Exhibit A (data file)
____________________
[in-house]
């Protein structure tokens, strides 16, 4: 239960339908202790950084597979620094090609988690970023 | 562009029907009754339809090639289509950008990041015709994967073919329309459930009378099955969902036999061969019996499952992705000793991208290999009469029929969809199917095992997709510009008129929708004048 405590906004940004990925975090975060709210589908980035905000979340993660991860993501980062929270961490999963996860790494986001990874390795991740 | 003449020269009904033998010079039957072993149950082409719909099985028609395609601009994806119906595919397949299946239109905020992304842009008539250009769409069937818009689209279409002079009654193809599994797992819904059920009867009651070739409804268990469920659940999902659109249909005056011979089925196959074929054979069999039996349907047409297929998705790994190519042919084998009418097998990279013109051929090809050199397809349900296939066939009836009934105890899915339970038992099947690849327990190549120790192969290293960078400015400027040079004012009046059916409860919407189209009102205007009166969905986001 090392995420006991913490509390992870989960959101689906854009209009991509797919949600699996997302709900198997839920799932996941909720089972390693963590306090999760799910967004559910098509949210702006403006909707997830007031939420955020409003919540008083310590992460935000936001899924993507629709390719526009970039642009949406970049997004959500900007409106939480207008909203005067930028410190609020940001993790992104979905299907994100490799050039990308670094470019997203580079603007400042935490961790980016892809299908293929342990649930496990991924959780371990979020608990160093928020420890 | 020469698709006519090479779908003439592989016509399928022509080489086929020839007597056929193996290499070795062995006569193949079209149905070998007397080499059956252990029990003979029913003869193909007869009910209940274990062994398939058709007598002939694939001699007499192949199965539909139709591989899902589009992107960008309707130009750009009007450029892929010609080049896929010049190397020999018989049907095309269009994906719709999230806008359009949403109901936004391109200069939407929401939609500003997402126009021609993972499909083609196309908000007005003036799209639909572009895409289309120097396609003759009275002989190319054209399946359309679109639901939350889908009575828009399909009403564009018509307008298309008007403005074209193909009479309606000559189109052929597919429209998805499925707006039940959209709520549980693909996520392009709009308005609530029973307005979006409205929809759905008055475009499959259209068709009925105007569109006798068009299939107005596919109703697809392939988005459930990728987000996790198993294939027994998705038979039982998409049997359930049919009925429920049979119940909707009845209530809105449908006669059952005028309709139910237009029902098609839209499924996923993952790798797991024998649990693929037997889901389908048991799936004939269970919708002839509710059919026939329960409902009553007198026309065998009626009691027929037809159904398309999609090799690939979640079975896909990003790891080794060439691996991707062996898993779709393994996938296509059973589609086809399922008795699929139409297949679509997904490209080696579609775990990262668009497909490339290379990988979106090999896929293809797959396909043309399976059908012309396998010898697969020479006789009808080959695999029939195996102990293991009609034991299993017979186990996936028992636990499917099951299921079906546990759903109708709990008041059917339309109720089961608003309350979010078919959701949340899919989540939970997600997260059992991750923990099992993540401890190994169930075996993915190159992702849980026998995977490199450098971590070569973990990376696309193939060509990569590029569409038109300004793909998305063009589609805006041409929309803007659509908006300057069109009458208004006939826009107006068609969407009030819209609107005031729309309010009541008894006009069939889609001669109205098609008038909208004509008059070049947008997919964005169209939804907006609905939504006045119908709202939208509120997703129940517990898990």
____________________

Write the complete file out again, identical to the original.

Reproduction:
[in-house]
């Protein structure tokens, strides 16, 4: 239960339908202790950084597979620094090609988690970023 | 562009029907009754339809090639289509950008990041015709994967073919329309459930009378099955969902036999061969019996499952992705000793991208290999009469029929969809199917095992997709510009008129929708004048 405590906004940004990925975090975060709210589908980035905000979340993660991860993501980062929270961490999963996860790494986001990874390795991740 | 003449020269009904033998010079039957072993149950082409719909099985028609395609601009994806119906595919397949299946239109905020992304842009008539250009769409069937818009689209279409002079009654193809599994797992819904059920009867009651070739409804268990469920659940999902659109249909005056011979089925196959074929054979069999039996349907047409297929998705790994190519042919084998009418097998990279013109051929090809050199397809349900296939066939009836009934105890899915339970038992099947690849327990190549120790192969290293960078400015400027040079004012009046059916409860919407189209009102205007009166969905986001 090392995420006991913490509390992870989960959101689906854009209009991509797919949600699996997302709900198997839920799932996941909720089972390693963590306090999760799910967004559910098509949210702006403006909707997830007031939420955020409003919540008083310590992460935000936001899924993507629709390719526009970039642009949406970049997004959500900007409106939480207008909203005067930028410190609020940001993790992104979905299907994100490799050039990308670094470019997203580079603007400042935490961790980016892809299908293929342990649930496990991924959780371990979020608990160093928020420890 | 020469698709006519090479779908003439592989016509399928022509080489086929020839007597056929193996290499070795062995006569193949079209149905070998007397080499059956252990029990003979029913003869193909007869009910209940274990062994398939058709007598002939694939001699007499192949199965539909139709591989899902589009992107960008309707130009750009009007450029892929010609080049896929010049190397020999018989049907095309269009994906719709999230806008359009949403109901936004391109200069939407929401939609500003997402126009021609993972499909083609196309908000007005003036799209639909572009895409289309120097396609003759009275002989190319054209399946359309679109639901939350889908009575828009399909009403564009018509307008298309008007403005074209193909009479309606000559189109052929597919429209998805499925707006039940959209709520549980693909996520392009709009308005609530029973307005979006409205929809759905008055475009499959259209068709009925105007569109006798068009299939107005596919109703697809392939988005459930990728987000996790198993294939027994998705038979039982998409049997359930049919009925429920049979119940909707009845209530809105449908006669059952005028309709139910237009029902098609839209499924996923993952790798797991024998649990693929037997889901389908048991799936004939269970919708002839509710059919026939329960409902009553007198026309065998009626009691027929037809159904398309999609090799690939979640079975896909990003790891080794060439691996991707062996898993779709393994996938296509059973589609086809399922008795699929139409297949679509997904490209080696579609775990990262668009497909490339290379990988979106090999896929293809797959396909043309399976059908012309396998010898697969020479006789009808080959695999029939195996102990293991009609034991299993017979186990996936028992636990499917099951299921079906546990759903109708709990008041059917339309109720089961608003309350979010078919959701949340899919989540939970997600997260059992991750923990099992993540401890190994169930075996993915190159992702849980026998995977490199450098971590070569973990990376696309193939060509990569590029569409038109300004793909998305063009589609805006041409929309803007659509908006300057069109009458208004006939826009107006068609969407009030819209609107005031729309309010009541008894006009069939889609001669109205098609008038909208004509008059070049947008997919964005169209939804907006609905939504006045119908709202939208509120997703129940517990898990």